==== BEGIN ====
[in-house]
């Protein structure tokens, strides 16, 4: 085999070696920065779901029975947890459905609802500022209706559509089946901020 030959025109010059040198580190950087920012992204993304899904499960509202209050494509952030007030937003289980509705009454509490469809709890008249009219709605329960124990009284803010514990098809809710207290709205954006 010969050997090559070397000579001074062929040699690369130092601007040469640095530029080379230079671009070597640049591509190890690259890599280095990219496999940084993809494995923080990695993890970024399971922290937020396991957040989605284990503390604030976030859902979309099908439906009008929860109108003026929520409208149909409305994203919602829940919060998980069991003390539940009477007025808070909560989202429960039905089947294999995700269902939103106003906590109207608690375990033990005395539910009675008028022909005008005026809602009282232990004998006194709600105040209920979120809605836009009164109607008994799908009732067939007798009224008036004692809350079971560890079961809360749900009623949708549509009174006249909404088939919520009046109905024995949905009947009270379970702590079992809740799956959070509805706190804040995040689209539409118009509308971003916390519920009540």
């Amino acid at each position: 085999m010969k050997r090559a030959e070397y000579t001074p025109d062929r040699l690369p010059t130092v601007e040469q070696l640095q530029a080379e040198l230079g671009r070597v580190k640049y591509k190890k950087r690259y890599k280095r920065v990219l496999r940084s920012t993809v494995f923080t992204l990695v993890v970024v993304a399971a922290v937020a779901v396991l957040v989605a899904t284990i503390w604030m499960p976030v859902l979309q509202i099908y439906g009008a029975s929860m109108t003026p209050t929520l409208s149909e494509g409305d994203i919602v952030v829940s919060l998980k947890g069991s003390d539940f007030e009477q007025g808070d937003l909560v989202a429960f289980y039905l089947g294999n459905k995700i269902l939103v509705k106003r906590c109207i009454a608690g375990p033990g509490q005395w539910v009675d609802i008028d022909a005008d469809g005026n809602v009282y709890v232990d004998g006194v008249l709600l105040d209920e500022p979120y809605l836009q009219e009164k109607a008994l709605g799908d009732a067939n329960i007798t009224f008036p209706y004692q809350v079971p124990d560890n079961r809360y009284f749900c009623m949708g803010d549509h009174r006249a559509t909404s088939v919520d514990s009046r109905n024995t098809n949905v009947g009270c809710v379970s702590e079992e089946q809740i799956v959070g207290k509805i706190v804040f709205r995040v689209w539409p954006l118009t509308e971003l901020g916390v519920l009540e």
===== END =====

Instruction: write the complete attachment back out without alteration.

[in-house]
């Protein structure tokens, strides 16, 4: 085999070696920065779901029975947890459905609802500022209706559509089946901020 030959025109010059040198580190950087920012992204993304899904499960509202209050494509952030007030937003289980509705009454509490469809709890008249009219709605329960124990009284803010514990098809809710207290709205954006 010969050997090559070397000579001074062929040699690369130092601007040469640095530029080379230079671009070597640049591509190890690259890599280095990219496999940084993809494995923080990695993890970024399971922290937020396991957040989605284990503390604030976030859902979309099908439906009008929860109108003026929520409208149909409305994203919602829940919060998980069991003390539940009477007025808070909560989202429960039905089947294999995700269902939103106003906590109207608690375990033990005395539910009675008028022909005008005026809602009282232990004998006194709600105040209920979120809605836009009164109607008994799908009732067939007798009224008036004692809350079971560890079961809360749900009623949708549509009174006249909404088939919520009046109905024995949905009947009270379970702590079992809740799956959070509805706190804040995040689209539409118009509308971003916390519920009540």
């Amino acid at each position: 085999m010969k050997r090559a030959e070397y000579t001074p025109d062929r040699l690369p010059t130092v601007e040469q070696l640095q530029a080379e040198l230079g671009r070597v580190k640049y591509k190890k950087r690259y890599k280095r920065v990219l496999r940084s920012t993809v494995f923080t992204l990695v993890v970024v993304a399971a922290v937020a779901v396991l957040v989605a899904t284990i503390w604030m499960p976030v859902l979309q509202i099908y439906g009008a029975s929860m109108t003026p209050t929520l409208s149909e494509g409305d994203i919602v952030v829940s919060l998980k947890g069991s003390d539940f007030e009477q007025g808070d937003l909560v989202a429960f289980y039905l089947g294999n459905k995700i269902l939103v509705k106003r906590c109207i009454a608690g375990p033990g509490q005395w539910v009675d609802i008028d022909a005008d469809g005026n809602v009282y709890v232990d004998g006194v008249l709600l105040d209920e500022p979120y809605l836009q009219e009164k109607a008994l709605g799908d009732a067939n329960i007798t009224f008036p209706y004692q809350v079971p124990d560890n079961r809360y009284f749900c009623m949708g803010d549509h009174r006249a559509t909404s088939v919520d514990s009046r109905n024995t098809n949905v009947g009270c809710v379970s702590e079992e089946q809740i799956v959070g207290k509805i706190v804040f709205r995040v689209w539409p954006l118009t509308e971003l901020g916390v519920l009540e």